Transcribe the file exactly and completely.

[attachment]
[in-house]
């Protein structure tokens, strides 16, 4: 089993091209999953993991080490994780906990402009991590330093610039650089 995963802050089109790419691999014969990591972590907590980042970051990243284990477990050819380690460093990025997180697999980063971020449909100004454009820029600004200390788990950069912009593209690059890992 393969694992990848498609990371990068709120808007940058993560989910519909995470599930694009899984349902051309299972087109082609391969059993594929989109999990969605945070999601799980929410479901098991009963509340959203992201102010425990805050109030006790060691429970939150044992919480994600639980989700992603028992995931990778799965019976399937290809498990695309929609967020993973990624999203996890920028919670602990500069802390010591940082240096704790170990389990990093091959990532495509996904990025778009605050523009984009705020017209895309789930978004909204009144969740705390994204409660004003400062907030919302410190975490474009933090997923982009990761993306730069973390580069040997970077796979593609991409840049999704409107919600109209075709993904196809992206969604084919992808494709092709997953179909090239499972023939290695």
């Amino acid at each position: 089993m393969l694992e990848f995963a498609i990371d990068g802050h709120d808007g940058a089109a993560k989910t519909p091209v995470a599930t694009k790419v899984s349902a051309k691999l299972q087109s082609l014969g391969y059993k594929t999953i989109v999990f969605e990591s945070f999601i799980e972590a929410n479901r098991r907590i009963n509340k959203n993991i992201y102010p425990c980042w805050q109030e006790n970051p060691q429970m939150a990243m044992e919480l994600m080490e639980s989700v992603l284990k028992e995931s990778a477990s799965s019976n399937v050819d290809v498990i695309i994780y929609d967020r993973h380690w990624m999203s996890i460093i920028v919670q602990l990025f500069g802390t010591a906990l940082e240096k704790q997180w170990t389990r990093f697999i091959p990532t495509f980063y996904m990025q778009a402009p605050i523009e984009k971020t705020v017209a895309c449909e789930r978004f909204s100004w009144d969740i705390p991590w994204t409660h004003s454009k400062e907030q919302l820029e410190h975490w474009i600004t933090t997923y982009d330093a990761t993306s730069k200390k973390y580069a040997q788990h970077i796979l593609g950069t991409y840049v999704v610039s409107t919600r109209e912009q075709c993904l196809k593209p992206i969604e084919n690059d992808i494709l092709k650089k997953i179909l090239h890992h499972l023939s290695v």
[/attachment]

[in-house]
């Protein structure tokens, strides 16, 4: 089993091209999953993991080490994780906990402009991590330093610039650089 995963802050089109790419691999014969990591972590907590980042970051990243284990477990050819380690460093990025997180697999980063971020449909100004454009820029600004200390788990950069912009593209690059890992 393969694992990848498609990371990068709120808007940058993560989910519909995470599930694009899984349902051309299972087109082609391969059993594929989109999990969605945070999601799980929410479901098991009963509340959203992201102010425990805050109030006790060691429970939150044992919480994600639980989700992603028992995931990778799965019976399937290809498990695309929609967020993973990624999203996890920028919670602990500069802390010591940082240096704790170990389990990093091959990532495509996904990025778009605050523009984009705020017209895309789930978004909204009144969740705390994204409660004003400062907030919302410190975490474009933090997923982009990761993306730069973390580069040997970077796979593609991409840049999704409107919600109209075709993904196809992206969604084919992808494709092709997953179909090239499972023939290695």
């Amino acid at each position: 089993m393969l694992e990848f995963a498609i990371d990068g802050h709120d808007g940058a089109a993560k989910t519909p091209v995470a599930t694009k790419v899984s349902a051309k691999l299972q087109s082609l014969g391969y059993k594929t999953i989109v999990f969605e990591s945070f999601i799980e972590a929410n479901r098991r907590i009963n509340k959203n993991i992201y102010p425990c980042w805050q109030e006790n970051p060691q429970m939150a990243m044992e919480l994600m080490e639980s989700v992603l284990k028992e995931s990778a477990s799965s019976n399937v050819d290809v498990i695309i994780y929609d967020r993973h380690w990624m999203s996890i460093i920028v919670q602990l990025f500069g802390t010591a906990l940082e240096k704790q997180w170990t389990r990093f697999i091959p990532t495509f980063y996904m990025q778009a402009p605050i523009e984009k971020t705020v017209a895309c449909e789930r978004f909204s100004w009144d969740i705390p991590w994204t409660h004003s454009k400062e907030q919302l820029e410190h975490w474009i600004t933090t997923y982009d330093a990761t993306s730069k200390k973390y580069a040997q788990h970077i796979l593609g950069t991409y840049v999704v610039s409107t919600r109209e912009q075709c993904l196809k593209p992206i969604e084919n690059d992808i494709l092709k650089k997953i179909l090239h890992h499972l023939s290695v």